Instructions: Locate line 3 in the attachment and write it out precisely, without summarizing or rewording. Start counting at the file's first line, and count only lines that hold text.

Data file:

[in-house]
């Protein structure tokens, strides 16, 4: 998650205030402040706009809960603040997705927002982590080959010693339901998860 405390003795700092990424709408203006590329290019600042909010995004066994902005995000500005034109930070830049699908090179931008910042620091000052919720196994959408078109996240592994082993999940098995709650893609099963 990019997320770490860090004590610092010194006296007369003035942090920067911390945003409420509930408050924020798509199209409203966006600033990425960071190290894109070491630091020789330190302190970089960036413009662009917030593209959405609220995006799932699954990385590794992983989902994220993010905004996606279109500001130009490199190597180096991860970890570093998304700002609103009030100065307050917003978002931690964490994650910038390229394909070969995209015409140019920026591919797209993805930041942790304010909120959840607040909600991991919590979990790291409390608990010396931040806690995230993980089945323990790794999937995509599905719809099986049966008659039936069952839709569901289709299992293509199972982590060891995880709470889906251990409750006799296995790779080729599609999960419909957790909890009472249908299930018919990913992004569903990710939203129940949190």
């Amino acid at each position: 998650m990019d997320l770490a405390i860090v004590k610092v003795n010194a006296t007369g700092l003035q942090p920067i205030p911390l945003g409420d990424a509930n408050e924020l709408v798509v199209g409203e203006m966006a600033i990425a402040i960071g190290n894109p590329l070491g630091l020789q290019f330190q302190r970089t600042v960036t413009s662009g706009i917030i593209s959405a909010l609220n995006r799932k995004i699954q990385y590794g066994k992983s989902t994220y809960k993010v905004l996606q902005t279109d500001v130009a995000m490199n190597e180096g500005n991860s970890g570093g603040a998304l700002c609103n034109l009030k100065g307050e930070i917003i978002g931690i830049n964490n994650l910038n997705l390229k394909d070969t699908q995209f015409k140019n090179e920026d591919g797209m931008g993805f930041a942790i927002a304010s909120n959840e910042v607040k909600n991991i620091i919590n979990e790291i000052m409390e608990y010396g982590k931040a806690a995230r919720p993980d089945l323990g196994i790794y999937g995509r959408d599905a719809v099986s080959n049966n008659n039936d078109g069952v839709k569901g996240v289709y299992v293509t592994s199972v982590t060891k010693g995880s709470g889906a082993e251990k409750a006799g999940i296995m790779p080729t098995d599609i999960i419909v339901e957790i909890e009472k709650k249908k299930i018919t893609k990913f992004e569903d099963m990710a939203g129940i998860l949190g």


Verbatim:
């Amino acid at each position: 998650m990019d997320l770490a405390i860090v004590k610092v003795n010194a006296t007369g700092l003035q942090p920067i205030p911390l945003g409420d990424a509930n408050e924020l709408v798509v199209g409203e203006m966006a600033i990425a402040i960071g190290n894109p590329l070491g630091l020789q290019f330190q302190r970089t600042v960036t413009s662009g706009i917030i593209s959405a909010l609220n995006r799932k995004i699954q990385y590794g066994k992983s989902t994220y809960k993010v905004l996606q902005t279109d500001v130009a995000m490199n190597e180096g500005n991860s970890g570093g603040a998304l700002c609103n034109l009030k100065g307050e930070i917003i978002g931690i830049n964490n994650l910038n997705l390229k394909d070969t699908q995209f015409k140019n090179e920026d591919g797209m931008g993805f930041a942790i927002a304010s909120n959840e910042v607040k909600n991991i620091i919590n979990e790291i000052m409390e608990y010396g982590k931040a806690a995230r919720p993980d089945l323990g196994i790794y999937g995509r959408d599905a719809v099986s080959n049966n008659n039936d078109g069952v839709k569901g996240v289709y299992v293509t592994s199972v982590t060891k010693g995880s709470g889906a082993e251990k409750a006799g999940i296995m790779p080729t098995d599609i999960i419909v339901e957790i909890e009472k709650k249908k299930i018919t893609k990913f992004e569903d099963m990710a939203g129940i998860l949190g």